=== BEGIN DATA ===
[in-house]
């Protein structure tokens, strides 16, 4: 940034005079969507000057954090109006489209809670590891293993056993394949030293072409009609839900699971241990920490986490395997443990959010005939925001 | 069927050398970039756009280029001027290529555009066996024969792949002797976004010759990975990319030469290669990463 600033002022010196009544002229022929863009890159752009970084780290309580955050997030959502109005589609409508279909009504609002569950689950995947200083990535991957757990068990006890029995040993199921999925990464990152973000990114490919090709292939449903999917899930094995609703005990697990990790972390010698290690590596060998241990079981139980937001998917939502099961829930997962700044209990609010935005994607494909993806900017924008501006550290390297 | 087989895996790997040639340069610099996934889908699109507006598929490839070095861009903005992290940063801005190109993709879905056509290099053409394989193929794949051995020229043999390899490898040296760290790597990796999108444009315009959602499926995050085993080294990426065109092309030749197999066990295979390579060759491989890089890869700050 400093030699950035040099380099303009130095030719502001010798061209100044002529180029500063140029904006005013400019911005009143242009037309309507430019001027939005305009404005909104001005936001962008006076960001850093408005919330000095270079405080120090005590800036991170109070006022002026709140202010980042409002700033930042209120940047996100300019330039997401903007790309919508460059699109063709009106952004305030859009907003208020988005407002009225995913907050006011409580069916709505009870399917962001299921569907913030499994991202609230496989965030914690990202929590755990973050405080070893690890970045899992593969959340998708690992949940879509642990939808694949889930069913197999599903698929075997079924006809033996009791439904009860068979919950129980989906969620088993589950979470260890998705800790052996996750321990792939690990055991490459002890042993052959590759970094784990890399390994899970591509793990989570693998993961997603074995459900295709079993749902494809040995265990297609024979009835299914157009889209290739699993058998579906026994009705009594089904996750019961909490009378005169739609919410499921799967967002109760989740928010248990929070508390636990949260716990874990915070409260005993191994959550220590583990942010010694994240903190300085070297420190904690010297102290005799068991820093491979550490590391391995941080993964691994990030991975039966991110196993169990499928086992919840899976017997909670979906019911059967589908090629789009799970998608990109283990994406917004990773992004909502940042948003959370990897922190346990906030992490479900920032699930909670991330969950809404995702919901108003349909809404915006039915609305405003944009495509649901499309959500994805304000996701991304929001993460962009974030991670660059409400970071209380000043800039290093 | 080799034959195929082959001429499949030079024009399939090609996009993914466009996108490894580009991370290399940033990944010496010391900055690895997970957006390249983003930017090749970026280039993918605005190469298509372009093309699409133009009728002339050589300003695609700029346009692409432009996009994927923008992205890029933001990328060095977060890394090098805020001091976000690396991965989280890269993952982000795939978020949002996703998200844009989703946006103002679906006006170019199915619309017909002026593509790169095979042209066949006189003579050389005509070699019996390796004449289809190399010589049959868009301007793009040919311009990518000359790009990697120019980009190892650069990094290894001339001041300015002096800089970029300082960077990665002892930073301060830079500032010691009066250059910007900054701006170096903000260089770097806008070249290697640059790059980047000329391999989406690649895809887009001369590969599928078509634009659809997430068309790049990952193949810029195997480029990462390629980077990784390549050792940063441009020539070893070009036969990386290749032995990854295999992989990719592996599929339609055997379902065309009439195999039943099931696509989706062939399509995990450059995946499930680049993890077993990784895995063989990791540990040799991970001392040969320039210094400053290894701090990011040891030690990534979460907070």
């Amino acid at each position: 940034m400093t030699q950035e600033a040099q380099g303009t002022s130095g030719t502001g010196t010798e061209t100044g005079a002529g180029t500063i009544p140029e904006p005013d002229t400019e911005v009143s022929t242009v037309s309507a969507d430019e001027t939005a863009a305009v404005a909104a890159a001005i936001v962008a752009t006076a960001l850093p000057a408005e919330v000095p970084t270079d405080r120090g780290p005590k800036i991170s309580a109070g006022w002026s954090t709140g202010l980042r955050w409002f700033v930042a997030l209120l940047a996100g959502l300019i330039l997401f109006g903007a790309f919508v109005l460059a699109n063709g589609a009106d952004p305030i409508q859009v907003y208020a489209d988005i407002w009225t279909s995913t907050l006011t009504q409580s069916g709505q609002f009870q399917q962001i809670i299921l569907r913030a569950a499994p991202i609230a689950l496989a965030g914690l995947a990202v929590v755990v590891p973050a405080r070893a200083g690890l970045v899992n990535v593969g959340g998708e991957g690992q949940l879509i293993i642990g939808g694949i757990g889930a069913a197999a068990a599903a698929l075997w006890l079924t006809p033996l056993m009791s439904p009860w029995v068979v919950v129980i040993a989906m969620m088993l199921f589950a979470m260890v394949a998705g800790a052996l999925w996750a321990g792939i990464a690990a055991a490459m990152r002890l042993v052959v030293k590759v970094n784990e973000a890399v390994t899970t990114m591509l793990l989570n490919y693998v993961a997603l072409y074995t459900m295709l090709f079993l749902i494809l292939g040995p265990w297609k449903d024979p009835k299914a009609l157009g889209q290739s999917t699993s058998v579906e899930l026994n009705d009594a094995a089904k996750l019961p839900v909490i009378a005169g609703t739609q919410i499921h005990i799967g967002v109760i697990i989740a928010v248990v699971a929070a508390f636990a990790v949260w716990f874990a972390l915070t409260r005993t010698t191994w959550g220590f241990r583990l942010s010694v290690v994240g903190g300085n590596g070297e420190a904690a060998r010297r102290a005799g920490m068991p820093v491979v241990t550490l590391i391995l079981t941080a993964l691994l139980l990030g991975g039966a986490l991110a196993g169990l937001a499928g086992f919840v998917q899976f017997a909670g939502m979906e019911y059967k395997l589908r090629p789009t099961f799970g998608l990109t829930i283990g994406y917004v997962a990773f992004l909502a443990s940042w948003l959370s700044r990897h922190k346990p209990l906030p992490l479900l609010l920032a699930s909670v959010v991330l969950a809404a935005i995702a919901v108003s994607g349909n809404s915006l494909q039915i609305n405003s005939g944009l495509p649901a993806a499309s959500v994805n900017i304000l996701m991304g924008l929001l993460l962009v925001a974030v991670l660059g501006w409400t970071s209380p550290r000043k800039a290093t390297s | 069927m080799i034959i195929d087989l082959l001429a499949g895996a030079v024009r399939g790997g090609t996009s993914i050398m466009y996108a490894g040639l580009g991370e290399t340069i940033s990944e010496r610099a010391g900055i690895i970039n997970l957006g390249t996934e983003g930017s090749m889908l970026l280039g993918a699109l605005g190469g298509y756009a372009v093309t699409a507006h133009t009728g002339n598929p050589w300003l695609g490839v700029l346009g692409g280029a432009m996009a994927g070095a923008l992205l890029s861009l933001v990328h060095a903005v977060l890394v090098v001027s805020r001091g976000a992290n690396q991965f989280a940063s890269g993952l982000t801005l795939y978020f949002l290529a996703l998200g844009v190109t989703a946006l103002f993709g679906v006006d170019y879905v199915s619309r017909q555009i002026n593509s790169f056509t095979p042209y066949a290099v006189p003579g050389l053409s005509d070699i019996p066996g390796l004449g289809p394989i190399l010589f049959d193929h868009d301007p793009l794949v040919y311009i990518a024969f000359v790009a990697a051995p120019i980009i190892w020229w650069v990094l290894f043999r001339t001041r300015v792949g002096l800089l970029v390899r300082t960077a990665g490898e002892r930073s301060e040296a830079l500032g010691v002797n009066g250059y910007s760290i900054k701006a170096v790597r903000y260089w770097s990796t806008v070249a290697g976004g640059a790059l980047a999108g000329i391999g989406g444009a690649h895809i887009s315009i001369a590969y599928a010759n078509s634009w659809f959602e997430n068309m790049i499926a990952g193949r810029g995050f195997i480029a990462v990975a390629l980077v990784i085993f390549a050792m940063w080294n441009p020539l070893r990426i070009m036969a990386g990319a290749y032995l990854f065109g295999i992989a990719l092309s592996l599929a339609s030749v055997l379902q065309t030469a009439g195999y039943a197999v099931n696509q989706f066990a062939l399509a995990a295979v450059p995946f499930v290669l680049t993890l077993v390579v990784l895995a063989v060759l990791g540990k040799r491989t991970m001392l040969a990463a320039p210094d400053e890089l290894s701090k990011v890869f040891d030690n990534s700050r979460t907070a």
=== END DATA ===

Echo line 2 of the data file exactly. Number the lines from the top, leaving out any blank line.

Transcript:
């Protein structure tokens, strides 16, 4: 940034005079969507000057954090109006489209809670590891293993056993394949030293072409009609839900699971241990920490986490395997443990959010005939925001 | 069927050398970039756009280029001027290529555009066996024969792949002797976004010759990975990319030469290669990463 600033002022010196009544002229022929863009890159752009970084780290309580955050997030959502109005589609409508279909009504609002569950689950995947200083990535991957757990068990006890029995040993199921999925990464990152973000990114490919090709292939449903999917899930094995609703005990697990990790972390010698290690590596060998241990079981139980937001998917939502099961829930997962700044209990609010935005994607494909993806900017924008501006550290390297 | 087989895996790997040639340069610099996934889908699109507006598929490839070095861009903005992290940063801005190109993709879905056509290099053409394989193929794949051995020229043999390899490898040296760290790597990796999108444009315009959602499926995050085993080294990426065109092309030749197999066990295979390579060759491989890089890869700050 400093030699950035040099380099303009130095030719502001010798061209100044002529180029500063140029904006005013400019911005009143242009037309309507430019001027939005305009404005909104001005936001962008006076960001850093408005919330000095270079405080120090005590800036991170109070006022002026709140202010980042409002700033930042209120940047996100300019330039997401903007790309919508460059699109063709009106952004305030859009907003208020988005407002009225995913907050006011409580069916709505009870399917962001299921569907913030499994991202609230496989965030914690990202929590755990973050405080070893690890970045899992593969959340998708690992949940879509642990939808694949889930069913197999599903698929075997079924006809033996009791439904009860068979919950129980989906969620088993589950979470260890998705800790052996996750321990792939690990055991490459002890042993052959590759970094784990890399390994899970591509793990989570693998993961997603074995459900295709079993749902494809040995265990297609024979009835299914157009889209290739699993058998579906026994009705009594089904996750019961909490009378005169739609919410499921799967967002109760989740928010248990929070508390636990949260716990874990915070409260005993191994959550220590583990942010010694994240903190300085070297420190904690010297102290005799068991820093491979550490590391391995941080993964691994990030991975039966991110196993169990499928086992919840899976017997909670979906019911059967589908090629789009799970998608990109283990994406917004990773992004909502940042948003959370990897922190346990906030992490479900920032699930909670991330969950809404995702919901108003349909809404915006039915609305405003944009495509649901499309959500994805304000996701991304929001993460962009974030991670660059409400970071209380000043800039290093 | 080799034959195929082959001429499949030079024009399939090609996009993914466009996108490894580009991370290399940033990944010496010391900055690895997970957006390249983003930017090749970026280039993918605005190469298509372009093309699409133009009728002339050589300003695609700029346009692409432009996009994927923008992205890029933001990328060095977060890394090098805020001091976000690396991965989280890269993952982000795939978020949002996703998200844009989703946006103002679906006006170019199915619309017909002026593509790169095979042209066949006189003579050389005509070699019996390796004449289809190399010589049959868009301007793009040919311009990518000359790009990697120019980009190892650069990094290894001339001041300015002096800089970029300082960077990665002892930073301060830079500032010691009066250059910007900054701006170096903000260089770097806008070249290697640059790059980047000329391999989406690649895809887009001369590969599928078509634009659809997430068309790049990952193949810029195997480029990462390629980077990784390549050792940063441009020539070893070009036969990386290749032995990854295999992989990719592996599929339609055997379902065309009439195999039943099931696509989706062939399509995990450059995946499930680049993890077993990784895995063989990791540990040799991970001392040969320039210094400053290894701090990011040891030690990534979460907070």